There used to be a great magazine about Japanese pop-culture for foreigners/language-learners called Mangajin, and it seems like back issues and some electronic publishing remnants are still kicking around. The biggest problem I had with Japanese language textbooks was that their vocabulary and dialogs were geared towards business travelers, particularly engineers (Your robot-automation is very impressive, Takamoto-san, etc. ad nauseum).

At least 10% of the Japanese newspaper vocabularly is made up of Western loan words (often non-intuitive) or Western-inspired neologisms (e.g. sukinshipu, or "skinship," meaning something like which parent has primary custody). Web resources and maybe hip textbooks will teach you these sorts of everyday words. The classic textbooks did not do such a great job when I was studying.

Re: flashcards--it seems like every student of an Asian language in college walks around with these *tiny* flashcards in their pockets, mumbling vocabularly whenever they have a chance. Often they are hole-punched and put on a key ring. Seems to work for them....

Re: dictionaries--there are an endless number of romaji dictionaries, many quite good--so you don't need to know kanji to look up a word (once you get used to the language and can recognize and transliterate all the phonemes in fluent speech). Kanji dictionaries are a HUGE pain in the ass, and not really very useful for novices, since most characters can have different meanings and different sounds, depending on this and that and the other. Once you get to that point, I think your best bet is an electronic dictionary now. I had a horribly-expensive toy that I bought in Tokyo, but I'm pretty sure you can get ones for Palms and other PDAs these days, where you just draw the character (with proper stroke-order) and it gives yous a handful of guesses.
posted by armchairsocialist at 5:23 PM on July 13, 2004

Re: Pimsleur. I don't do Japanese (yet?) but my other recent language teachers (Russian and Portuguese) have not considered Pimsleur a comprehensive introduction. Definitely not a bad start, but it may not be enough to get into, say, intermediate classes. They much preferred someone who came in having tried the "Teach Yourself..." or "Colloquial..." series (book and audio) than someone who came in with Pimsleur. So, if investigating other series is an option, it might be worth considering.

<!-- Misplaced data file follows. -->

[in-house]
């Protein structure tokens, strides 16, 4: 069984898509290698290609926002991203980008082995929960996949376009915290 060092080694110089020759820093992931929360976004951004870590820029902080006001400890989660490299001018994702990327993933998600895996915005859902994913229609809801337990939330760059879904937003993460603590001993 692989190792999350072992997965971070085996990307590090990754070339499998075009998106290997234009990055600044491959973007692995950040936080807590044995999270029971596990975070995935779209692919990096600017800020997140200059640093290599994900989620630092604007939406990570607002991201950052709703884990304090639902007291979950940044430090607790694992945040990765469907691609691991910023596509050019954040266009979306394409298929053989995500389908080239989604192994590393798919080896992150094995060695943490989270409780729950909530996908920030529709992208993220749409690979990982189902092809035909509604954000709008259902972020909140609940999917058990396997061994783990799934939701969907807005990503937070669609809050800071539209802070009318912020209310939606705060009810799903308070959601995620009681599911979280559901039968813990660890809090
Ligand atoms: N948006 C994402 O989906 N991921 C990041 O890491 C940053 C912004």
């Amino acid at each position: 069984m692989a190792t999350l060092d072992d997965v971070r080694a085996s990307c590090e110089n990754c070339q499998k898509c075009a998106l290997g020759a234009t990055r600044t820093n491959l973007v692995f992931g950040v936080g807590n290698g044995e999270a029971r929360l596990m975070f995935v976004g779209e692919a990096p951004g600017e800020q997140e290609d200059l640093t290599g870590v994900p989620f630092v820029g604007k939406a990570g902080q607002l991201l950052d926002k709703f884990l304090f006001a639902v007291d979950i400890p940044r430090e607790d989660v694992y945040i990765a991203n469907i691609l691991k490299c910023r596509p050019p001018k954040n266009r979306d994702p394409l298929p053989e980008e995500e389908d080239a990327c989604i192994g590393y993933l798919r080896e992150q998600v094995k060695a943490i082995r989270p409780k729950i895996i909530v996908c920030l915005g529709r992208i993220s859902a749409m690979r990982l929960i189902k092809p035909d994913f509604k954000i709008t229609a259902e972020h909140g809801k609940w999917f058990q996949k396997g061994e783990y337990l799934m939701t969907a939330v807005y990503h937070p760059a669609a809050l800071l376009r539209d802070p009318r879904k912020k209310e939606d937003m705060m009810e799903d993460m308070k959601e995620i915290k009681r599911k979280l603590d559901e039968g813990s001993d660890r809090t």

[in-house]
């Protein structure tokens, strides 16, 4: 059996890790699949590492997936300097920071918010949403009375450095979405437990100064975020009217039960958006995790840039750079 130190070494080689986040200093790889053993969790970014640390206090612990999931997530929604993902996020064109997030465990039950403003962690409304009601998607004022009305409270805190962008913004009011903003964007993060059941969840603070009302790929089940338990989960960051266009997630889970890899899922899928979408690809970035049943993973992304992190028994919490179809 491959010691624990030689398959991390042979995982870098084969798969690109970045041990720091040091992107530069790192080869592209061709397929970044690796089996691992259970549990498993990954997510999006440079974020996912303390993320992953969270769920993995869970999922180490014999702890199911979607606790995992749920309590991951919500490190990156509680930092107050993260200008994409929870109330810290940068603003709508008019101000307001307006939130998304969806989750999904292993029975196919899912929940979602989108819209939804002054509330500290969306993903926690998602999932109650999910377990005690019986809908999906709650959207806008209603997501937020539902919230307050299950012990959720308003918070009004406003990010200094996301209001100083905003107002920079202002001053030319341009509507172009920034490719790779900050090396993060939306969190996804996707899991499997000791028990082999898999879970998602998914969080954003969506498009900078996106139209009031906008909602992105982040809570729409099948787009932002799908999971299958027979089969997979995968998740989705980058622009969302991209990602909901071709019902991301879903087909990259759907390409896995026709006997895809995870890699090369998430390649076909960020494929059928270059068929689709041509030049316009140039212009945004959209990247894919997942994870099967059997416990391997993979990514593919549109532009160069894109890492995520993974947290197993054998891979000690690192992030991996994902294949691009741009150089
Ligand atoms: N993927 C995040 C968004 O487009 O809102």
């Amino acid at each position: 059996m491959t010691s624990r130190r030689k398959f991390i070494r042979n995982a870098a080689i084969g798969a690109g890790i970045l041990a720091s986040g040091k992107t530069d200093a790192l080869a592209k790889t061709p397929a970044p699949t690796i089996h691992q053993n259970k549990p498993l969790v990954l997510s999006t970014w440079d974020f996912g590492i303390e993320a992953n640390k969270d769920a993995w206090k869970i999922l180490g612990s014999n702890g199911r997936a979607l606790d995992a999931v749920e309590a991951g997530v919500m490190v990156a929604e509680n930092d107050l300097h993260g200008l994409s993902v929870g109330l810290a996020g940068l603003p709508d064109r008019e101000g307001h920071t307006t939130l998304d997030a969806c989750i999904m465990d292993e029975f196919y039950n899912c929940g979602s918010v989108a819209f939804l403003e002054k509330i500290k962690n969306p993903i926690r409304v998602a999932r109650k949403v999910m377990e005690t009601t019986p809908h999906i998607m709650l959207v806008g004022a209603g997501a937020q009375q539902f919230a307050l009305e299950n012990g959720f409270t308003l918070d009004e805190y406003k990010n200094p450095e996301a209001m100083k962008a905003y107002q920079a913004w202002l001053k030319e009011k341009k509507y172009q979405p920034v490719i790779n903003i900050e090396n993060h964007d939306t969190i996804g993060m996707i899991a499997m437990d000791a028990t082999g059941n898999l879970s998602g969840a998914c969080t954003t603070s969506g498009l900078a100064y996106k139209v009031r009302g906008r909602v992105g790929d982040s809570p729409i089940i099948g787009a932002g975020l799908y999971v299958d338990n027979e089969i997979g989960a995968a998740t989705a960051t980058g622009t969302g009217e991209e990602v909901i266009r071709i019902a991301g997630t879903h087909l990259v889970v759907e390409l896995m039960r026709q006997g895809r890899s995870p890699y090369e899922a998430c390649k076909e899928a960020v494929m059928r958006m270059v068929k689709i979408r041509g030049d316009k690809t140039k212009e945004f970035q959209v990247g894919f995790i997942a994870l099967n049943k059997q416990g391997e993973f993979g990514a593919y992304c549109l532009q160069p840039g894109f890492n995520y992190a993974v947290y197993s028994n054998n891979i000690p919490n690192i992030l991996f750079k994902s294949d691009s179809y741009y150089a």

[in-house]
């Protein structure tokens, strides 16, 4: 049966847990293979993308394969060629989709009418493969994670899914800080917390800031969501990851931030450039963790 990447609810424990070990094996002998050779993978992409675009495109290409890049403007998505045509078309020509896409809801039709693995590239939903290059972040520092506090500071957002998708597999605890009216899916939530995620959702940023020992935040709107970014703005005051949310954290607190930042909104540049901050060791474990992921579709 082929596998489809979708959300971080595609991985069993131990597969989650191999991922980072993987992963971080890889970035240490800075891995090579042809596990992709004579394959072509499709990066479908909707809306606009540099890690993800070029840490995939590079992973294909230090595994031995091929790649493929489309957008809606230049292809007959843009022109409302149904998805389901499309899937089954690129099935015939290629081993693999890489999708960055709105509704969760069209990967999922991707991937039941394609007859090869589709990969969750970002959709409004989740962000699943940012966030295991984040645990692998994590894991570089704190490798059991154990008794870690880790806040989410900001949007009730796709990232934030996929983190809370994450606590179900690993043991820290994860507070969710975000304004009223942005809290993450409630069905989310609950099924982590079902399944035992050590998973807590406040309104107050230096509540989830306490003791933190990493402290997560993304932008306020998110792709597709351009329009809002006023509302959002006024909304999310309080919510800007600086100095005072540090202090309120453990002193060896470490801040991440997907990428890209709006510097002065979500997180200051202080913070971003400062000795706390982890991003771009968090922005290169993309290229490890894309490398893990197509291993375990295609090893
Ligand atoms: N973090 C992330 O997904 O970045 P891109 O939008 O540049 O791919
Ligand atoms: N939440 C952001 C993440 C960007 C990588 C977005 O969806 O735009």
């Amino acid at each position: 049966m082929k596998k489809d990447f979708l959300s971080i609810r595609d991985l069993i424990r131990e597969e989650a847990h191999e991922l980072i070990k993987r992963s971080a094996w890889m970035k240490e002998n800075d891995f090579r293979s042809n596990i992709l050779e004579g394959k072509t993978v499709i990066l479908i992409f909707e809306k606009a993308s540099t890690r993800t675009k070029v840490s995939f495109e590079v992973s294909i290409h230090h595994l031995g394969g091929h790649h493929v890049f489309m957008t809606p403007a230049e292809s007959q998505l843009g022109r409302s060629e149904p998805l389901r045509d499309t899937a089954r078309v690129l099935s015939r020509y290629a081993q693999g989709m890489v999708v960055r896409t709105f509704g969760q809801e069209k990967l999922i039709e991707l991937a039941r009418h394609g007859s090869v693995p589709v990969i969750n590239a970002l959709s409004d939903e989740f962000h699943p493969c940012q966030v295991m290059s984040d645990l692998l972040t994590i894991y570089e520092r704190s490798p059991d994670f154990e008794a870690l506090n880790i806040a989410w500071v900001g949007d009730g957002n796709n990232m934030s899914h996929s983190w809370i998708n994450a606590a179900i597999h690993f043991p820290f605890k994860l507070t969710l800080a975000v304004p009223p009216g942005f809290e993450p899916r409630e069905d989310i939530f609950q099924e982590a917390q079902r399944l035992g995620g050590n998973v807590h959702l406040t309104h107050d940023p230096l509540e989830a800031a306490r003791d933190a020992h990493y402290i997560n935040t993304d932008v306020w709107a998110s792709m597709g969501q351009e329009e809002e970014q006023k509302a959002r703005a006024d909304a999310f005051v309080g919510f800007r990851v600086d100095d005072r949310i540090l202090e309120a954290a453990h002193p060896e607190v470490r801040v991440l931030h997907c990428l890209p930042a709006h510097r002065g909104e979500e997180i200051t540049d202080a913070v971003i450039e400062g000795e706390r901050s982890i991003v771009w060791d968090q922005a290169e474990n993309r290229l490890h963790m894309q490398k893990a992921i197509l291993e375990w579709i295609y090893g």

I've had really good luck with craigslist etc jobs listings for finding native speakers to converse with (Chinese Mandarin, Spanish). Another friend of mine (Spanish, Japanese) has used for finding conversational groups. The best part of conversations with native speakers is that many of them will be willing to trade lessons (you help in English) instead of having to pay them.

Good luck with your studies.
posted by whatzit at 7:34 PM on July 13, 2004

Have conversations with yourself in Japanese.

No, really, this works. Or, at least, it works with me, prepping what I'm going to say in class while I'm in the shower, or getting dressed, or whatever.

Also, if you're moving from spoken to written, pick up this book. It doesn't look exactly like how I was taught hiragana in high school (when I first took Japanese), but it's the same style, and, trust me, it works.
posted by Katemonkey at 12:58 AM on July 14, 2004

What I did when I had to learn fast was

a) find someone who is fluent and ONLY speak to them in Japanese. no cheating! Suffering and making errors are the only ways to really learn conversational japanese. Learn to be embarrassed.

b) get a poster or something like that of the hiragana and post it across from your toilet. Then, stare at it when doing your business. We spend alot of time in there (some more than others) and it eventually sticks.

c) as a beginner, any book is great. I used "Japanese for Busy People" when I started for grammar and vocab, then the Kanji flash cards (which I still use to brush up), and even the Page-a-day hiragana calendar thingy. But dont sweat the decision of which the first year, all books offer the same words and exercises.

There is tons of material out there...anything you do is good. Just dont give up and find a nihonjin to practice with!
posted by Dantien at 7:18 AM on July 14, 2004